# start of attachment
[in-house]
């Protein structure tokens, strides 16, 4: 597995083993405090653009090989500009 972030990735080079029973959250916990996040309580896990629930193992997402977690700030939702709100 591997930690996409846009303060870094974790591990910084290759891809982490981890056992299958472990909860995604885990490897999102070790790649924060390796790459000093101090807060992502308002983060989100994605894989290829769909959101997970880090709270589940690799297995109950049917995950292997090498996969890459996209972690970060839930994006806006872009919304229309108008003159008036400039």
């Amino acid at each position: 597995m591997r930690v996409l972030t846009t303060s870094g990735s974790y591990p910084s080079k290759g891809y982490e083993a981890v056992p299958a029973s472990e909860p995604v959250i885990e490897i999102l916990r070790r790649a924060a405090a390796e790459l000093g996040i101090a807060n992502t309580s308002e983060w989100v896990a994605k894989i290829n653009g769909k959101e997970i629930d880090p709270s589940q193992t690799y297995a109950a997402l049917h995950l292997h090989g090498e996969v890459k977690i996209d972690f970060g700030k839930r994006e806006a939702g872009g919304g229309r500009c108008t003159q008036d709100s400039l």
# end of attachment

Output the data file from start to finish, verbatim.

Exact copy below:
[in-house]
């Protein structure tokens, strides 16, 4: 597995083993405090653009090989500009 972030990735080079029973959250916990996040309580896990629930193992997402977690700030939702709100 591997930690996409846009303060870094974790591990910084290759891809982490981890056992299958472990909860995604885990490897999102070790790649924060390796790459000093101090807060992502308002983060989100994605894989290829769909959101997970880090709270589940690799297995109950049917995950292997090498996969890459996209972690970060839930994006806006872009919304229309108008003159008036400039």
């Amino acid at each position: 597995m591997r930690v996409l972030t846009t303060s870094g990735s974790y591990p910084s080079k290759g891809y982490e083993a981890v056992p299958a029973s472990e909860p995604v959250i885990e490897i999102l916990r070790r790649a924060a405090a390796e790459l000093g996040i101090a807060n992502t309580s308002e983060w989100v896990a994605k894989i290829n653009g769909k959101e997970i629930d880090p709270s589940q193992t690799y297995a109950a997402l049917h995950l292997h090989g090498e996969v890459k977690i996209d972690f970060g700030k839930r994006e806006a939702g872009g919304g229309r500009c108008t003159q008036d709100s400039l």